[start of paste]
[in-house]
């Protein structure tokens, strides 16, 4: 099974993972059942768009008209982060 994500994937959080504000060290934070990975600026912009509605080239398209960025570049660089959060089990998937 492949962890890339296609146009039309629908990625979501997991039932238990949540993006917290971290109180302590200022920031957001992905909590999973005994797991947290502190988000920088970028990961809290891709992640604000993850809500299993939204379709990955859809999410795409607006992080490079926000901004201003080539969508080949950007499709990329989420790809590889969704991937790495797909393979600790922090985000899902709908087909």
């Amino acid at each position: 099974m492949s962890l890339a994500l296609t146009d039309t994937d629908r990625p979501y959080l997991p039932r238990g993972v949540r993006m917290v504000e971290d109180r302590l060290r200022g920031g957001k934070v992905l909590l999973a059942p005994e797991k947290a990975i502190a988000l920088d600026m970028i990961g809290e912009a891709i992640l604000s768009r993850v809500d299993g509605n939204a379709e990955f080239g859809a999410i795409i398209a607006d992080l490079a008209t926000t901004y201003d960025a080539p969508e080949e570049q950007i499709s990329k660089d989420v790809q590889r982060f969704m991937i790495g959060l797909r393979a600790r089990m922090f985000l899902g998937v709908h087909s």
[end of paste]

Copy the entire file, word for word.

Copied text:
[in-house]
């Protein structure tokens, strides 16, 4: 099974993972059942768009008209982060 994500994937959080504000060290934070990975600026912009509605080239398209960025570049660089959060089990998937 492949962890890339296609146009039309629908990625979501997991039932238990949540993006917290971290109180302590200022920031957001992905909590999973005994797991947290502190988000920088970028990961809290891709992640604000993850809500299993939204379709990955859809999410795409607006992080490079926000901004201003080539969508080949950007499709990329989420790809590889969704991937790495797909393979600790922090985000899902709908087909």
């Amino acid at each position: 099974m492949s962890l890339a994500l296609t146009d039309t994937d629908r990625p979501y959080l997991p039932r238990g993972v949540r993006m917290v504000e971290d109180r302590l060290r200022g920031g957001k934070v992905l909590l999973a059942p005994e797991k947290a990975i502190a988000l920088d600026m970028i990961g809290e912009a891709i992640l604000s768009r993850v809500d299993g509605n939204a379709e990955f080239g859809a999410i795409i398209a607006d992080l490079a008209t926000t901004y201003d960025a080539p969508e080949e570049q950007i499709s990329k660089d989420v790809q590889r982060f969704m991937i790495g959060l797909r393979a600790r089990m922090f985000l899902g998937v709908h087909s």